However, this does not mean there can not be a cumulative effect when it comes to Fluoride exposure, as would be the case with daily brushing using a Fluoride toothpaste or even drinking water containing Fluoride.
Limiting your Exposure to Fluoride
It can prove a hard feat to get rid of Fluoride as it is present in water and toothpaste – two of the main vectors through which we come into contact with Fluoride on a daily basis.
But there are measures you can take, like investing in a quality water filter that is stated to filter out Fluoride backed by lab test results provided to you by the manufacturer showing that it is capable of filtering out Fluoride.
You can take added measures to ensure it does filter out Fluoride by sending samples of your filtered water for testing.
This does not mean that Fluoride can be avoided completely; however, with so many venues through which we are constantly bombarded with Fluoride, it is best to limit how much we expose our bodies to and at what frequency. If this means getting a water filter that filters out the fluoride in your water, then by all means, do so as soon as possible.
Yes, they can be quite pricey and elusive or hard to find. But don’t be deterred because this is possible.
And if you are completely skeptical as to the possibility of filtrating out fluoride (this is a process that can be quite difficult when it comes to overall effectiveness or results) from water, there are other options you can explore, such as, making use of a well water system and collecting rainwater and filtering it through your chosen means of filtration.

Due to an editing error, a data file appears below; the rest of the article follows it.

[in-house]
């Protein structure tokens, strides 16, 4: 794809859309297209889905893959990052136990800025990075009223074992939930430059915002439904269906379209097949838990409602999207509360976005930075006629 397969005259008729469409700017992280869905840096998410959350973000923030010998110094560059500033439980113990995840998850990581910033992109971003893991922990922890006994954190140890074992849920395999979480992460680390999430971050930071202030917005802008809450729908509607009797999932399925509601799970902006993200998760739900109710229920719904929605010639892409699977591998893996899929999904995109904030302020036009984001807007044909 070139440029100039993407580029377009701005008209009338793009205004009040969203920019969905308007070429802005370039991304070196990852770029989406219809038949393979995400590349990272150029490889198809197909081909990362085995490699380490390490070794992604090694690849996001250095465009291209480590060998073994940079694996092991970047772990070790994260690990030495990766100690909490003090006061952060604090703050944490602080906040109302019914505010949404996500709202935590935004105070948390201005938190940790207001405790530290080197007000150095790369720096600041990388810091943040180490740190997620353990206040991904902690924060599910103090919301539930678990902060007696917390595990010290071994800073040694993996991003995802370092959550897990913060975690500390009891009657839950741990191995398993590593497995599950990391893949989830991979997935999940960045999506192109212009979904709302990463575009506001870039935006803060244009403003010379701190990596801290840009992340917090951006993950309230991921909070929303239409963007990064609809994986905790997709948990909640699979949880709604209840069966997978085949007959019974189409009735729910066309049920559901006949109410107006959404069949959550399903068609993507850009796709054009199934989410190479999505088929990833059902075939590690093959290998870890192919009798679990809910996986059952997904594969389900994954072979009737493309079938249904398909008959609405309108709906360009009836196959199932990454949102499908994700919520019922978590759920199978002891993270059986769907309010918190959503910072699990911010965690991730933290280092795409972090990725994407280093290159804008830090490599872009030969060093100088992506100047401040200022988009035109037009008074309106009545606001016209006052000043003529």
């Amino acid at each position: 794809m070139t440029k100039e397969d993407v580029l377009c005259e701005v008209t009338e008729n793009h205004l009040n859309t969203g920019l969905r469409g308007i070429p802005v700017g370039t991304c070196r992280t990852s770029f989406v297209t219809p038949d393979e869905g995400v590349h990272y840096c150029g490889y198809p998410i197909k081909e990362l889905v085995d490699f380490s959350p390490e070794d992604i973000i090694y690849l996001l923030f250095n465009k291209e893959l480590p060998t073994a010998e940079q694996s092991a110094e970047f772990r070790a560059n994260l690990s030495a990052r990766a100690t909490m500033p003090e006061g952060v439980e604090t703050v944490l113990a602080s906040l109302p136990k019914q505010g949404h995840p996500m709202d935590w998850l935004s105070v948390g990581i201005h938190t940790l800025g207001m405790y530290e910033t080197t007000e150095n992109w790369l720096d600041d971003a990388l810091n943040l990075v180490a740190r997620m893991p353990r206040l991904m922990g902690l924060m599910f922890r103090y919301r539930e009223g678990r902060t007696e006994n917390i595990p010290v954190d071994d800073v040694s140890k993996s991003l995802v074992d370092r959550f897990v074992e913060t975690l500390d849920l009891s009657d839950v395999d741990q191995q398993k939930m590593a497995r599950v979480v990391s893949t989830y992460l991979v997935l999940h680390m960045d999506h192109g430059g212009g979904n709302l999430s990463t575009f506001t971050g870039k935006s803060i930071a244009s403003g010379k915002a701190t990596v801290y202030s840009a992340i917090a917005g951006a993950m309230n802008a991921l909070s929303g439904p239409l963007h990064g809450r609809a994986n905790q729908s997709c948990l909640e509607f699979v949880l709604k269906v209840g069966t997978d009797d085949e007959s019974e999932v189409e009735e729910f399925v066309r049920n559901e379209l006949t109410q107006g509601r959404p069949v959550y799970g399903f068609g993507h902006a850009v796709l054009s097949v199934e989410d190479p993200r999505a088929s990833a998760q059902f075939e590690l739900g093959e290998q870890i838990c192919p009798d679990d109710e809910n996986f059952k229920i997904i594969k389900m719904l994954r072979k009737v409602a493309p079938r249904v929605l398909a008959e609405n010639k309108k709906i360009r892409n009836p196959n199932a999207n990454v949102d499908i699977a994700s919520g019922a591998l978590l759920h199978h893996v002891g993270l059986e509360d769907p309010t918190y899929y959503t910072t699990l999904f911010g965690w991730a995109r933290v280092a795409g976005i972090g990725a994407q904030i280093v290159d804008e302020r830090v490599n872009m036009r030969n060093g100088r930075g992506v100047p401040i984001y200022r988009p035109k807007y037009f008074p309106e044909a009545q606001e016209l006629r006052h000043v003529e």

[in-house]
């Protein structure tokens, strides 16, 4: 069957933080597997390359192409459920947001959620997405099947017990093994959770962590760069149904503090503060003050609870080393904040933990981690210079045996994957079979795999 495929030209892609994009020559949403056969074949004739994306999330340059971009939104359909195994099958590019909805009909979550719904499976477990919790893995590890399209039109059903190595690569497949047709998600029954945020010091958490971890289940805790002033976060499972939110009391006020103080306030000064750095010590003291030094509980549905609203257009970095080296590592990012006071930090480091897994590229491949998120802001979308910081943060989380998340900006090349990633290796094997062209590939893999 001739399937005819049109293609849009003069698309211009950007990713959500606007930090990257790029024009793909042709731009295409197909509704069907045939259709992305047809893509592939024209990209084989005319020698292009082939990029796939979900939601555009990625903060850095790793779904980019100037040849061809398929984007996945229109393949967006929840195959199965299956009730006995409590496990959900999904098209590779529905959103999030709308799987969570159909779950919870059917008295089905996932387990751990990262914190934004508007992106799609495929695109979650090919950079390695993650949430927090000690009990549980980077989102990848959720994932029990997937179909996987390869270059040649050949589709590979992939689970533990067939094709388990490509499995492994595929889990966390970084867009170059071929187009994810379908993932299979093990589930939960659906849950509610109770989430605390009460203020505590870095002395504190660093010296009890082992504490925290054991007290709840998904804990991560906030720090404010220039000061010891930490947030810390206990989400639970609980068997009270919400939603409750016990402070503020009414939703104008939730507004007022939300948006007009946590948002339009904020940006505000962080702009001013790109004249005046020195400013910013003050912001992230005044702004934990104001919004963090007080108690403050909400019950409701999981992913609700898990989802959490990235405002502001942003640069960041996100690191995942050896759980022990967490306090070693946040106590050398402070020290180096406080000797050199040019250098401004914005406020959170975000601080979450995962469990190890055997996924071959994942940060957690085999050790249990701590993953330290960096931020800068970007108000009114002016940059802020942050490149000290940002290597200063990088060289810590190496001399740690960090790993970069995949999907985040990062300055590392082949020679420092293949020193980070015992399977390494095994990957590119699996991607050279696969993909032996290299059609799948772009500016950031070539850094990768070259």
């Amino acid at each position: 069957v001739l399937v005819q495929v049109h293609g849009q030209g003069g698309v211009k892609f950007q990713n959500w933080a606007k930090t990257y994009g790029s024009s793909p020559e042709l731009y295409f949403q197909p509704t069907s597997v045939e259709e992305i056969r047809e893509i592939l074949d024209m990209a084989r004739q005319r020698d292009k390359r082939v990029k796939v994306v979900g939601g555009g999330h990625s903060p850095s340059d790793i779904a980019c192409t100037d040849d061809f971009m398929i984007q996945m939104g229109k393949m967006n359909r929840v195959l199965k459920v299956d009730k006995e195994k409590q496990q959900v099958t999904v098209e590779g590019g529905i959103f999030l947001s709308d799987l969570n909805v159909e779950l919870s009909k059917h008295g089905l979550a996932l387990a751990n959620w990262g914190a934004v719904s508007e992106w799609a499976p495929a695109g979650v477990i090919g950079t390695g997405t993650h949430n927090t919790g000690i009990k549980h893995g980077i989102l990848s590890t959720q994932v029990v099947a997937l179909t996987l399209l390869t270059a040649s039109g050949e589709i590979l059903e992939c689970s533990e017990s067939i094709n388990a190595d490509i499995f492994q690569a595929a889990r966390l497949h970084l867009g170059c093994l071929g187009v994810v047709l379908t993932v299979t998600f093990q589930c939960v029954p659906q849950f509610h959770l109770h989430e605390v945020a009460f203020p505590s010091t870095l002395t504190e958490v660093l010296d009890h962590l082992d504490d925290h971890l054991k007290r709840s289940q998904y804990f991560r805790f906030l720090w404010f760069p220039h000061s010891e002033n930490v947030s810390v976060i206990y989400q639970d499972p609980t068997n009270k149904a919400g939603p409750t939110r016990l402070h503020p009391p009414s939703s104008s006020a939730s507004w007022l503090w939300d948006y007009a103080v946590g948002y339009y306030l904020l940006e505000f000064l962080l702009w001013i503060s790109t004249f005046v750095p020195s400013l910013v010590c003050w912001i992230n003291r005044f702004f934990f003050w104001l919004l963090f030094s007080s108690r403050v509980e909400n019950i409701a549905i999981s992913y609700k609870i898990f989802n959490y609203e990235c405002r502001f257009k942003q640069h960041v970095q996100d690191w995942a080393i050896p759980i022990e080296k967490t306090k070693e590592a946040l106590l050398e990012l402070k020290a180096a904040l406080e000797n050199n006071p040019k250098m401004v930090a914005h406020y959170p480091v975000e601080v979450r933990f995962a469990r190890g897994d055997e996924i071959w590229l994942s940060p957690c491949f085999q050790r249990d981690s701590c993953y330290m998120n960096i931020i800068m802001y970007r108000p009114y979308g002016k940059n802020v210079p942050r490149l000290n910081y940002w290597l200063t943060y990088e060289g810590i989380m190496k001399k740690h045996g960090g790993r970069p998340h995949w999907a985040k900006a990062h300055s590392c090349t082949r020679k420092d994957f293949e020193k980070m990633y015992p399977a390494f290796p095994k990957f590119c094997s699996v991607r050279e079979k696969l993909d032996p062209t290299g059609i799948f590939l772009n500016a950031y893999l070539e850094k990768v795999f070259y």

Concerning the Fluoride found in your toothpaste, you can always opt out of purchasing fluoridated toothpaste, especially when it comes to your little ones.
Brands like Hello have a line of non-fluoridated a.k.a fluoride free toothpastes and have several options of flavors when it comes to toothpaste that contain absolutely no Fluoride. Burt’s Bees is another brand that sells a Fluoride Free natural toothpaste.
You can also try using activated charcoal made into a paste with just a little bit of water as a substitute for toothpaste when it comes to brushing your teeth. Just be sure to designate a specific toothbrush to avoid staining your regular toothbrush.
Other ways to clean your teeth if you would like to avoid fluoridated toothpastes are as follows:
> herbal tooth powders
> baking soda
> coconut oil
> Fluoride-free toothpastes containing neem leaf extract
…and even Sea Salt.
So, there are various options out there for those who want to limit their exposure to Fluoride.
Summing It Up
Do keep in mind that Fluoride does have its benefits when it comes to dental health. Fluoride helps prevent Dental caries, otherwise known as cavities that could prove to be an issue in the long run if proper Dental Care is not being applied. However, that doesn’t mean that it should be used in excessive amounts. There are far better natural options out there that can help you maintain good dental health.